Though trial results published in The Lancet show malaria vaccine RTS,S/AS01 to be only partially effective, the intervention is still being hailed as a breakthrough. It’s “a classic example of the glass half full and glass half-empty”, vaccine expert Brian Greenwood, who has been involved in the project for two… »
Many people perceive a ringing in their ears when no sound source is present, a condition known as tinnitus. By mapping tinnitus inside the brain, scientists have shown just how complex these phantom sounds really are.
After weeks of speculation, it can finally be confirmed that geneticists in China have modified the DNA of human embryos. It’s a watershed moment in biotech history, but the experiment may ultimately serve as a major setback in the effort to responsibly develop beneficial interventions involving the human germline.
Brewers of alcoholic beverages aren’t just making drinks — they’re managing, and sometimes even breeding, specialized herds of tiny lifeforms which perform specific functions: yeasts. »
During a surgery to remove an apparent brain tumor in a 26-year-old woman, doctors in Los Angeles were shocked to discover an embryonic twin instead. »
A few weeks ago, NASA chief scientist Ellen Stofan made news by saying, “I think we’re going to have strong indications of life beyond Earth within a decade, and I think we’re going to have definitive evidence within 20 to 30 years.” It was a bold statement, but NASA is now backing those words with action. »
A construction crew working in Heyuan, China have stumbled upon a remarkable batch of fossilized dinosaur eggs. Of the 43 discovered, 19 remain completely intact. »
For the first time in U.S. history, a supreme court has granted a writ of habeas corpus on behalf of two lab chimpanzees, effectively recognizing them as legal persons. While the future of the chimps has not yet been decided, it’s a huge step forward in establishing personhood status for highly sapient animals. »
Until scientists learn more about the virus and how long it stays in the body, the U.S. Centers for Disease Control and Prevention is asking Ebola survivors to either abstain from sex or use condoms 100% of the time. »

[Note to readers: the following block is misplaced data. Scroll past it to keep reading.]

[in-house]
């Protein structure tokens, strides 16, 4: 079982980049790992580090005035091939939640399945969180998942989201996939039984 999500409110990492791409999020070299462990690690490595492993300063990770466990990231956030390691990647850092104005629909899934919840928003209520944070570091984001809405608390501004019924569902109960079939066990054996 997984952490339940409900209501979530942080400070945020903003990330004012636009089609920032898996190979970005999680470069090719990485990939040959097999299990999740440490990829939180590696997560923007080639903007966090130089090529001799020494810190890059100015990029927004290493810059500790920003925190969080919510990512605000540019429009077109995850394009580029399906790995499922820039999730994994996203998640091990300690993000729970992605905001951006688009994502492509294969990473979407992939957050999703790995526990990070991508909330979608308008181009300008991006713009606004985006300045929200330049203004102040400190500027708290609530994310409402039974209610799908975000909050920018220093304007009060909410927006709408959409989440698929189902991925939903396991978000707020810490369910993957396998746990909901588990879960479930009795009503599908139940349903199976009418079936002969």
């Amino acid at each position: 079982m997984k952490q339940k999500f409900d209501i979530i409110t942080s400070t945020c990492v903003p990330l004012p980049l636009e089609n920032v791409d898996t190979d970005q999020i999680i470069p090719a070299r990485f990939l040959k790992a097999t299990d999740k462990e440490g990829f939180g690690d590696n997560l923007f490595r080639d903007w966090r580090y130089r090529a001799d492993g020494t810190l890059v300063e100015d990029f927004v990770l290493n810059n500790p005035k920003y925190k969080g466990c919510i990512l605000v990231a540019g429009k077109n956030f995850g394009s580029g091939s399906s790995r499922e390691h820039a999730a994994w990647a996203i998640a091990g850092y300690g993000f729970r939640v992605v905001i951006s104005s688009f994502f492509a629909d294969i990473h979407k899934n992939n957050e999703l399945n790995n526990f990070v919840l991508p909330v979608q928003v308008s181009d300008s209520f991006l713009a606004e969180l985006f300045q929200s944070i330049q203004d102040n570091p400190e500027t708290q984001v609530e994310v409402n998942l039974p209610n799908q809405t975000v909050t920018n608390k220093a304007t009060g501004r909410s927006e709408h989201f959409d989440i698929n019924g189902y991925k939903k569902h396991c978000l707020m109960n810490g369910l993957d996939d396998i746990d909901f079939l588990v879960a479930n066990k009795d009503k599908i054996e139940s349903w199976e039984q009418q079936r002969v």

A recent analysis of human-chewed remains has provided some of the most compelling evidence to date that ice age Britons engaged in cannibalistic practices. »
Have you ever gazed into your dog's eyes and sensed a remarkably strong connection – almost as if that little fur ball were your child? The results of a newly published study could help explain why this is — and how dogs evolved from wild wolves into the domesticated companions we know (and love) today. »
This is Bouvier's red colobus monkey. Until two primatologists released this picture, the scientific community didn't even know whether it still existed. And now, that's pretty much all they know. »
An international team of marine biologists has recorded an astounding round-trip journey made by a gray whale who ventured from Russia's east coast to the southern tip of Mexico's Baja California peninsula – and then all the way back. At 14,000 miles (22,500 km), it's the longest migration of a mammal ever recorded.
There's some disagreement among physiologists about knuckle-cracking and how it produces its characteristic popping sound. Now, Canadian scientists have used MRI scans to watch what happens inside a cracking finger joint in real time – and their observations may have settled this longstanding debate for good. »
A federal court has ruled that the American government is failing to uphold its legal obligations to protect dolphins and whales from noise pollution produced by naval exercises in the Pacific. »
Here we see an impressive, but chinless, Neandertal skull and a puny, but bechinned, human skull. Why do we have weird, low, skull ridge? We don't know, but we know one of the reasons why we shouldn't have it. »
If, on the way to your desk, you pass that one person in the office who absolutely won't go home, even though their face is exploding with mucus, don't count on a day off. Just looking at sick people can kick your immune system into gear. »
In order to figure out if our ability to spot — and be distracted by — stimuli had an evolutionary biology reason or was simply learned, researchers checked to see if people were more distracted from a task by spiders or by Doctor Who. »
The oldest samples of Neanderthal DNA have been extracted from remains embedded in a cave in southern Italy, confirming that the so-called Altamura Man was a Neanderthal who lived around 150,000 years ago. »